Saw on Wikipedia that: "A k-degenerate graph has chromatic number at most k + 1; this is proved by a simple induction on the number of vertices which is exactly like the proof of the six-color theorem for planar graphs". Wondering what the explicit proof of this by induction is. What I have so far is that if I have a graph G for this being true. Then by induction my base case of 1 vertex this is obviously true since this has deg 0 and can be easily colored by $k$ colors. But then for the inductive step if I have a Graph where a vertex has a vertex of deg $k+1$ and we have $k+2$ colors, then I can delete the vertex $v$ which has deg $k+1$ and I know by our inductive hypothesis this can be colored by $k+2$ colors. I know adding it back that it can be colored since we have $k+2$ colors and with $k+1$ edges leading in it is obvious that we can trivially color it to have a valid coloring of our graph. Is this a valid proof?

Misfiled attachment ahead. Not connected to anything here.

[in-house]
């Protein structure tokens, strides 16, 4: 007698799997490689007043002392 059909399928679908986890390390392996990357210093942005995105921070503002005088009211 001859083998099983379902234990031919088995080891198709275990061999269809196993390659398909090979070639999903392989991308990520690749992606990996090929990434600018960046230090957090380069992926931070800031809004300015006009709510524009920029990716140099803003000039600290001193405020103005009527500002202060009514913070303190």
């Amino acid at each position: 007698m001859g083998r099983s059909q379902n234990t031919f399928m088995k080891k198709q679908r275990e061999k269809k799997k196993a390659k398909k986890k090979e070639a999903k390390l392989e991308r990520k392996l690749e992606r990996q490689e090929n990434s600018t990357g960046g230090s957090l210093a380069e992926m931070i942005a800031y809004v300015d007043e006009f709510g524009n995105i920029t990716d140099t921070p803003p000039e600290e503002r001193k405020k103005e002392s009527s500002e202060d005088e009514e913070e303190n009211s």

1 Answer 1


No, your reasoning is hard to find correct.

Induction is on the number of vertices, but not on $k$.

This is how it should be. The basis of induction $|V(G)|=1$.

Inductive step.

Let $G$ be a $k$-degenerate graph and $|V(G)|>1$. Let $v\in V(G)$ be a vertex of degree $k$. Consider the graph $H=G-v$. Since $H$ is a subgraph of graph $G$, then $H$ is also a $k$-degenerate graph (or $k'$-degenerate with $k'\leq k$). By induction, graph $H$ can be colored in $k+1$ colors. Now we return the vertex $v$, its neighbors are colored in no more than $k$ colors, so $v$ can be colored in one of $k+1$ colors.


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